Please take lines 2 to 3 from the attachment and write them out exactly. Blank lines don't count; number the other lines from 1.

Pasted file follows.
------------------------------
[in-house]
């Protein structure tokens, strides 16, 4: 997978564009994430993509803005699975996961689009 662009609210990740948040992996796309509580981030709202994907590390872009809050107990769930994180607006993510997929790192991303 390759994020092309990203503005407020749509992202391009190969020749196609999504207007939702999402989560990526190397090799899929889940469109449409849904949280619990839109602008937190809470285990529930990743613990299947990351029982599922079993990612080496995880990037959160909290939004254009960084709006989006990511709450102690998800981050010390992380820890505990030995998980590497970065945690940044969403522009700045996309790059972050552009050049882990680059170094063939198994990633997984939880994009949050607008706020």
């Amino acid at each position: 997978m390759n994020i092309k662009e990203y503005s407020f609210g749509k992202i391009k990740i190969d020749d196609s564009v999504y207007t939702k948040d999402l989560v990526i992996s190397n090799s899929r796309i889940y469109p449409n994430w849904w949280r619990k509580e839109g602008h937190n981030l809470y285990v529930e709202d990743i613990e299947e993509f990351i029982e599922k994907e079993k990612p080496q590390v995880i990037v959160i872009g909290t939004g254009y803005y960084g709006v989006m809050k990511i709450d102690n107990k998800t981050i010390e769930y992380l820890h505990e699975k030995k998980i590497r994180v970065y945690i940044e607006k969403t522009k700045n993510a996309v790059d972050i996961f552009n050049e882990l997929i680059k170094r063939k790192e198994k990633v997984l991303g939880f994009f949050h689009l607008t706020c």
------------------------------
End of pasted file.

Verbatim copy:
């Protein structure tokens, strides 16, 4: 997978564009994430993509803005699975996961689009 662009609210990740948040992996796309509580981030709202994907590390872009809050107990769930994180607006993510997929790192991303 390759994020092309990203503005407020749509992202391009190969020749196609999504207007939702999402989560990526190397090799899929889940469109449409849904949280619990839109602008937190809470285990529930990743613990299947990351029982599922079993990612080496995880990037959160909290939004254009960084709006989006990511709450102690998800981050010390992380820890505990030995998980590497970065945690940044969403522009700045996309790059972050552009050049882990680059170094063939198994990633997984939880994009949050607008706020």
């Amino acid at each position: 997978m390759n994020i092309k662009e990203y503005s407020f609210g749509k992202i391009k990740i190969d020749d196609s564009v999504y207007t939702k948040d999402l989560v990526i992996s190397n090799s899929r796309i889940y469109p449409n994430w849904w949280r619990k509580e839109g602008h937190n981030l809470y285990v529930e709202d990743i613990e299947e993509f990351i029982e599922k994907e079993k990612p080496q590390v995880i990037v959160i872009g909290t939004g254009y803005y960084g709006v989006m809050k990511i709450d102690n107990k998800t981050i010390e769930y992380l820890h505990e699975k030995k998980i590497r994180v970065y945690i940044e607006k969403t522009k700045n993510a996309v790059d972050i996961f552009n050049e882990l997929i680059k170094r063939k790192e198994k990633v997984l991303g939880f994009f949050h689009l607008t706020c």